Welcome to uncharted territory. That sounds exciting if you are planning a summer vacation or wanting to go somewhere on your bucket list but is potentially unsettling when it comes to your life savings. Unemployment numbers have multiplied rapidly, and COVID-19 has shutdown vast sections of the world economy – and we do not yet know how deep or how long the effects of this virus will last. All we can do is look at other shocks to our economy and make educated guesses as to how this one might compare. Half of the fourteen (14) bear markets in the S&P 500 since 1929 have experienced peak losses of 30% or less. The peak loss (so far) in this downturn is 34%. It has been quick and sharp. It is worth noting that the previous two bear markets were considerably greater than the average.
The “tech wreck” in 2000-2002, as it has been dubbed, was a one-two punch of the excessive valuations on companies with no earnings (which gave birth to the “day trader”) and the attacks on 9/11 which propelled us into war on two fronts in Iraq and Afghanistan. The S&P 500 was down 49% at its lowest point during this time. The Financial Crisis of 2007-2009 saw the S&P 500 fall 59% from the top before the recovery began. While recent bear markets have been severe, the rebounds have also been much sharper, which makes attempting to time the market dangerous.
It is possible that we have already seen the maximum decline in equity markets. Most market technicians believe that we could easily retest the lows set a few weeks back, though as I am writing this, we are more than 25% above the S&P lows of March. Once businesses reopen and employees return to return to work, we look for steady improvement and hope for no relapses.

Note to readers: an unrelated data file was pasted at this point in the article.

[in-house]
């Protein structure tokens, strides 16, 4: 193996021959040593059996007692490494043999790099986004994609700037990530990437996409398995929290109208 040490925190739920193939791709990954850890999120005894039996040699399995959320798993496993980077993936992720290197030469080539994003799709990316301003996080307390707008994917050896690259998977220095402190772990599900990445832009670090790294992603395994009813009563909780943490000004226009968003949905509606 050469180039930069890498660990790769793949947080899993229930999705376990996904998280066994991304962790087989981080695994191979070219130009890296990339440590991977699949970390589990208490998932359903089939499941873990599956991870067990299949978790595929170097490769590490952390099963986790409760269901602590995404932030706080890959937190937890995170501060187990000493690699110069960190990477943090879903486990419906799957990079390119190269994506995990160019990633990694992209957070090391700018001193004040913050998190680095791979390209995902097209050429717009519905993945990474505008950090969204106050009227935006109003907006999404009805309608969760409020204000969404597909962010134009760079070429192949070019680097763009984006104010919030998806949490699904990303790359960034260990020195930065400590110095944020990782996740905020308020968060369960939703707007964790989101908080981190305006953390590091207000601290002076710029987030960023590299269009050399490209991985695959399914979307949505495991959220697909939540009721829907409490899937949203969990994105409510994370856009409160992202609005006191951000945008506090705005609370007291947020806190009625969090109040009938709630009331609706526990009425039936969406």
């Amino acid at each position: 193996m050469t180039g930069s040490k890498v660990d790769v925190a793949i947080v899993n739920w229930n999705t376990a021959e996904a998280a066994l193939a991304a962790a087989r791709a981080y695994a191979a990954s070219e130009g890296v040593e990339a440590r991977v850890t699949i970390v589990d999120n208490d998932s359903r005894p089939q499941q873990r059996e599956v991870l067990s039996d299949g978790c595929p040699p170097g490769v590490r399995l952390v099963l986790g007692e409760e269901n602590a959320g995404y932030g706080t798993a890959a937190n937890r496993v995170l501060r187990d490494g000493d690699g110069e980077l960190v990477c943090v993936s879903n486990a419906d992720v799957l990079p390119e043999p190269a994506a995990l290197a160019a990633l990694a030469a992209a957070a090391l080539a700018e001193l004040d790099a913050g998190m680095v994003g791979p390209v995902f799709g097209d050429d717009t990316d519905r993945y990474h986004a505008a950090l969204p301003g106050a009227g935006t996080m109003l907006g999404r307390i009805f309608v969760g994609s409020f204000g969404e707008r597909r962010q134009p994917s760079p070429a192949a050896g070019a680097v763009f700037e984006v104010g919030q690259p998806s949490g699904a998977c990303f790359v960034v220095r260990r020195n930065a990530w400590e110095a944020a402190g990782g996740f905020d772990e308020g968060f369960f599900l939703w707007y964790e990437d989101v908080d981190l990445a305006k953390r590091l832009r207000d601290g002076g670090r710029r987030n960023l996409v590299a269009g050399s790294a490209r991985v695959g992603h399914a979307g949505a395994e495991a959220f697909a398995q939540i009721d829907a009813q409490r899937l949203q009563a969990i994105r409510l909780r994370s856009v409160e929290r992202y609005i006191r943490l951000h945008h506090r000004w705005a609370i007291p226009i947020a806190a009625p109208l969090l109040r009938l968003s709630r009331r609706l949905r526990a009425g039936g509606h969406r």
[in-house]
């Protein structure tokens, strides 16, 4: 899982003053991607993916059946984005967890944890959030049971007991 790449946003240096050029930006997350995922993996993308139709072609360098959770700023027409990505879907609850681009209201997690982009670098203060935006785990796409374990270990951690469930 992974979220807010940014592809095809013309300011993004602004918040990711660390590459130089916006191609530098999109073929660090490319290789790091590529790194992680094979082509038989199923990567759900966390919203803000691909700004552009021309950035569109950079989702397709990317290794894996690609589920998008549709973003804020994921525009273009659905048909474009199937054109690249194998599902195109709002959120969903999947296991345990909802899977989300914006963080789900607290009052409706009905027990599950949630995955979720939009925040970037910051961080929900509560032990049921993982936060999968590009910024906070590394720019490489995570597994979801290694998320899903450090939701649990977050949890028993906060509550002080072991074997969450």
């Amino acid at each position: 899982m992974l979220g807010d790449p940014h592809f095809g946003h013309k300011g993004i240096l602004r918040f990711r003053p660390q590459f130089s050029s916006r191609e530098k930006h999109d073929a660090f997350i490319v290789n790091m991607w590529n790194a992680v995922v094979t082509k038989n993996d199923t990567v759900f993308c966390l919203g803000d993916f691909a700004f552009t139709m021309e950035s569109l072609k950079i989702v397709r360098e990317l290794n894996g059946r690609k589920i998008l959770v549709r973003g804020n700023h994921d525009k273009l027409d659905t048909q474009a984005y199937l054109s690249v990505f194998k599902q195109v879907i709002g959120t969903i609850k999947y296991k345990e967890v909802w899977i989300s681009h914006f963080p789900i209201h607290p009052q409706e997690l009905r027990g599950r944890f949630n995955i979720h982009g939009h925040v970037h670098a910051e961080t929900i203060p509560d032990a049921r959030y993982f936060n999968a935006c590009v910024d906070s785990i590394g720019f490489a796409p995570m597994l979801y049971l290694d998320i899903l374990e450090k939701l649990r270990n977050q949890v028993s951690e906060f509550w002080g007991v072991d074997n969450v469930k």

We will get through this. The crisis will end, and markets will eventually be at all-time highs again. Between now and then, we expect to see some bad economic data as the shutdown impact reveals itself in earnings reports, debt defaults, and consumer spending. This will cause volatility overall to remain elevated. One interesting note is that the amount of “insider” buying is higher than it was back in 2008-2009. This is a bullish sign. We were fortunate several weeks ago to be holding a great deal of cash in our portfolios and that has softened the blow — but we have begun to dollar-cost-average that money back into the market. If we do experience another pullback, we will accelerate the buying.
We do not want to come across as not valuing human life when we write our pieces of commentary. Money does not matter when life is at stake. While this virus has caused fear and panic it will be overcome. It is a mistake to bet against America and the determination that pulls us all together regardless of political, religious, or social views. My job is to be a realist. There is no one thing that we can blame this time around. Last time it was easy to point at the banks and excessive greed that caused our financial difficulties. This time around let us do some self-reflection and realize that the Creator intended us to live here for only so long. What can we all do to make a difference?
Feel free to reach out to us anytime if you need assistance from us.